One big challenge coaches like you face is building your website when you aren’t sure about your niche.
It’s tough because either …
(A) you have a niche but are a afraid to invest (and then it doesn’t work out), or …
(B) you don’t have a niche and struggle to write content for your site.
What you don’t want to do is spend thousands of dollars, months of website creation, and dump your creative juices into a website only to find that you have to trash it and start over again. Gah!
That’s what can happen if your niche is fuzzy or the one you choose doesn’t work out.
And while we all wish we could finally find our perfect niche (or that it would find us!) the reality is that your niche will evolve as you do.
But let me help you learn and grow faster …
What you need to do is niche-proof your website.
By niche-proof, I mean build a website that will serve you whether you’ve got the perfect niche or not.
And how do you do that, Kenn?
You do what my students do in the Great Coaching Website Course and build a website that is “niche-proof”.
Vernelle Swain, a student of the course did exactly that on her website a few months ago. And since then, she’s been able to easily tweak and test her website as her niche unfolds.
Here are two keys to doing it …
1. Use your name as your domain name. Brand you, if your niche isn’t clear. This way you’ll be able to change your content and not have to deal with annoying time-wasting tech headaches of changing your domain name.
2. Make a lean website. Make a website with the core essentials (easy to use, technically smooth, a powerful message, an invitation for people to take action) so that you quickly and confidently get out there, share your site, attract people and see if you can generate leads. Avoid the time-wasting shiny tech objects that really don’t matter at the start.
Back to Vernelle’s site …
Some finer points on Vernelle’s website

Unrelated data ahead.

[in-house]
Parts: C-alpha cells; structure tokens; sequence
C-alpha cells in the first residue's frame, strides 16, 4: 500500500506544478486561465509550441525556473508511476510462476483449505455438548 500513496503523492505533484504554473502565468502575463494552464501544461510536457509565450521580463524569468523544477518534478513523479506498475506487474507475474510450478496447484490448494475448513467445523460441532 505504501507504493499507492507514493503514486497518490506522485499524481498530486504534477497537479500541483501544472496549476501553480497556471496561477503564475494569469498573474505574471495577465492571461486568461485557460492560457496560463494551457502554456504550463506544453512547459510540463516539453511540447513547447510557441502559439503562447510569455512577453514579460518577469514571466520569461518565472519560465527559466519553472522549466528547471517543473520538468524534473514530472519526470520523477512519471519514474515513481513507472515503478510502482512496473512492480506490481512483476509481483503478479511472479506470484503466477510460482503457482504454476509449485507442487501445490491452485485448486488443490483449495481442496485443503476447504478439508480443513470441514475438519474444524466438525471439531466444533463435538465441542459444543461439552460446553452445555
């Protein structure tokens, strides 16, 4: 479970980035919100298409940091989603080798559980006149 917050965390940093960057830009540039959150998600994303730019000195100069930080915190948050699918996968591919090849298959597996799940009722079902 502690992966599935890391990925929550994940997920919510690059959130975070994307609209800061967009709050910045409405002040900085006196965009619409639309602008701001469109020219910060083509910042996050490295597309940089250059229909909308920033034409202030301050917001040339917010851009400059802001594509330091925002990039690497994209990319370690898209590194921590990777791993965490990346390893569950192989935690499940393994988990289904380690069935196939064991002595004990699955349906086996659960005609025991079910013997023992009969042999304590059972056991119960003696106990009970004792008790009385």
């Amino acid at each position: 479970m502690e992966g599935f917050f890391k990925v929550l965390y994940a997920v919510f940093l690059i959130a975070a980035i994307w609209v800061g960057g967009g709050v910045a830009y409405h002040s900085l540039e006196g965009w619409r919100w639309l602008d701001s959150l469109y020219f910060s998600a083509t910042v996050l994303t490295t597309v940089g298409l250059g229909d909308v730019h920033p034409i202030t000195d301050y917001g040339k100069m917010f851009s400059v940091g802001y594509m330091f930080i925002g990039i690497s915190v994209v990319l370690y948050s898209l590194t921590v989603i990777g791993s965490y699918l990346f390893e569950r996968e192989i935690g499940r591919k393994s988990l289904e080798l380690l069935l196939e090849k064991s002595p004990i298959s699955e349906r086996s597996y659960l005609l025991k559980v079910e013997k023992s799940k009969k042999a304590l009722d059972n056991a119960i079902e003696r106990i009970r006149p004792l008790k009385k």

1. We have a core message at the top of her website. One that speaks to her ideal market. Notice she uses wording that is not about “coaching” but is about pains, frustrations, desires, and wishes.
2. Notice that there are invitations to take action. There are two: her email list and her discovery call. This way she will know if people are actually doing something.
3. Notice how prominent the calls-to-action are. She doesn’t just hide a “call me for a consultation” on the bottom of the last page of the site. Rather, it’s right in your face.
4. And the key thing – flexibility. If she needs to change her niche, she can easily just change various pockets of content to reflect her new niche. Easily.
5. Even the graphics are simple to change. She can quickly change her logo by swapping in a new one. Her photo can stay the same, or not. The colors can easily be changed with a few clicks.
6. There is not much to do technically, either. She doesn’t have to get a new domain name, set up new hosting, or install new software. Nice!
The take-home message is to build a lean website and use your name as your domain name if your niche has a lot of evolving to do.
This way you can easily tweak it to match and test out your niche.
So how’s your site? Did you spend forever on it? Did you have to redo one for a change of niche? I’d love to hear your thoughts. Just post below.